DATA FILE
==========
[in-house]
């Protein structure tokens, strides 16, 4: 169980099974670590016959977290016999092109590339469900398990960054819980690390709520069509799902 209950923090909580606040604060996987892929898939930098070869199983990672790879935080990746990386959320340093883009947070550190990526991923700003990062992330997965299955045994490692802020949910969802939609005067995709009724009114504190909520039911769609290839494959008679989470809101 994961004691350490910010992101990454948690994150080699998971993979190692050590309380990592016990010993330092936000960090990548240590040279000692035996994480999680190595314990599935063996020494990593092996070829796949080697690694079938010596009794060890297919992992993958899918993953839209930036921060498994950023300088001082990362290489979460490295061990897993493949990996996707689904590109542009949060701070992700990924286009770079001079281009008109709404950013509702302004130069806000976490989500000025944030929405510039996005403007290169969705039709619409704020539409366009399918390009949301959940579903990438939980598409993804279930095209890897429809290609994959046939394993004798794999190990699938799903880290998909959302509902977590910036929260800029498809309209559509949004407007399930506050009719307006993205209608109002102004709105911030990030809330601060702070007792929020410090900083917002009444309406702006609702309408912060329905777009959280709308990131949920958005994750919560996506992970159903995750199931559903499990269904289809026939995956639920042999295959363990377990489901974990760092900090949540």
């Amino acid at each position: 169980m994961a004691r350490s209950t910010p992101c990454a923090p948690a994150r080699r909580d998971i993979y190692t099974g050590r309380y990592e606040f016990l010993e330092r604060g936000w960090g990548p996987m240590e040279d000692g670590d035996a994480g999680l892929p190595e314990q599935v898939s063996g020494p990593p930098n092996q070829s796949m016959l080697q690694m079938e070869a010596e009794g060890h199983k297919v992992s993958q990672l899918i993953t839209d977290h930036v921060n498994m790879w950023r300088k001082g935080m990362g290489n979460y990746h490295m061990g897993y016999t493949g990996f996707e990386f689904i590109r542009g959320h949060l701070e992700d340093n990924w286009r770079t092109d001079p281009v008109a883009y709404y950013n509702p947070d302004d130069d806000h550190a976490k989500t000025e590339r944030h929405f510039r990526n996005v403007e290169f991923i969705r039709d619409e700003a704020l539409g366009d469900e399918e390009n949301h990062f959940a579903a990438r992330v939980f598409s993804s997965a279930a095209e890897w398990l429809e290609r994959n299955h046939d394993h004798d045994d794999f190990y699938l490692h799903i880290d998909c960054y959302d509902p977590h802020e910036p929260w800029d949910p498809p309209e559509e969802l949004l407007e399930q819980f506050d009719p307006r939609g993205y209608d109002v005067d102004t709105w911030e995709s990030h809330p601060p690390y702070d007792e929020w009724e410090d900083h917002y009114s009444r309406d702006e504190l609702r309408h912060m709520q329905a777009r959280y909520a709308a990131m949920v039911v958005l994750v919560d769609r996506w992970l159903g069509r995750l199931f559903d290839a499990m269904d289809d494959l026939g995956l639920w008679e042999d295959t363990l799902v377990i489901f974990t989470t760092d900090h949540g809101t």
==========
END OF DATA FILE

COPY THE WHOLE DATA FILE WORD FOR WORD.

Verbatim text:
[in-house]
């Protein structure tokens, strides 16, 4: 169980099974670590016959977290016999092109590339469900398990960054819980690390709520069509799902 209950923090909580606040604060996987892929898939930098070869199983990672790879935080990746990386959320340093883009947070550190990526991923700003990062992330997965299955045994490692802020949910969802939609005067995709009724009114504190909520039911769609290839494959008679989470809101 994961004691350490910010992101990454948690994150080699998971993979190692050590309380990592016990010993330092936000960090990548240590040279000692035996994480999680190595314990599935063996020494990593092996070829796949080697690694079938010596009794060890297919992992993958899918993953839209930036921060498994950023300088001082990362290489979460490295061990897993493949990996996707689904590109542009949060701070992700990924286009770079001079281009008109709404950013509702302004130069806000976490989500000025944030929405510039996005403007290169969705039709619409704020539409366009399918390009949301959940579903990438939980598409993804279930095209890897429809290609994959046939394993004798794999190990699938799903880290998909959302509902977590910036929260800029498809309209559509949004407007399930506050009719307006993205209608109002102004709105911030990030809330601060702070007792929020410090900083917002009444309406702006609702309408912060329905777009959280709308990131949920958005994750919560996506992970159903995750199931559903499990269904289809026939995956639920042999295959363990377990489901974990760092900090949540």
């Amino acid at each position: 169980m994961a004691r350490s209950t910010p992101c990454a923090p948690a994150r080699r909580d998971i993979y190692t099974g050590r309380y990592e606040f016990l010993e330092r604060g936000w960090g990548p996987m240590e040279d000692g670590d035996a994480g999680l892929p190595e314990q599935v898939s063996g020494p990593p930098n092996q070829s796949m016959l080697q690694m079938e070869a010596e009794g060890h199983k297919v992992s993958q990672l899918i993953t839209d977290h930036v921060n498994m790879w950023r300088k001082g935080m990362g290489n979460y990746h490295m061990g897993y016999t493949g990996f996707e990386f689904i590109r542009g959320h949060l701070e992700d340093n990924w286009r770079t092109d001079p281009v008109a883009y709404y950013n509702p947070d302004d130069d806000h550190a976490k989500t000025e590339r944030h929405f510039r990526n996005v403007e290169f991923i969705r039709d619409e700003a704020l539409g366009d469900e399918e390009n949301h990062f959940a579903a990438r992330v939980f598409s993804s997965a279930a095209e890897w398990l429809e290609r994959n299955h046939d394993h004798d045994d794999f190990y699938l490692h799903i880290d998909c960054y959302d509902p977590h802020e910036p929260w800029d949910p498809p309209e559509e969802l949004l407007e399930q819980f506050d009719p307006r939609g993205y209608d109002v005067d102004t709105w911030e995709s990030h809330p601060p690390y702070d007792e929020w009724e410090d900083h917002y009114s009444r309406d702006e504190l609702r309408h912060m709520q329905a777009r959280y909520a709308a990131m949920v039911v958005l994750v919560d769609r996506w992970l159903g069509r995750l199931f559903d290839a499990m269904d289809d494959l026939g995956l639920w008679e042999d295959t363990l799902v377990i489901f974990t989470t760092d900090h949540g809101t």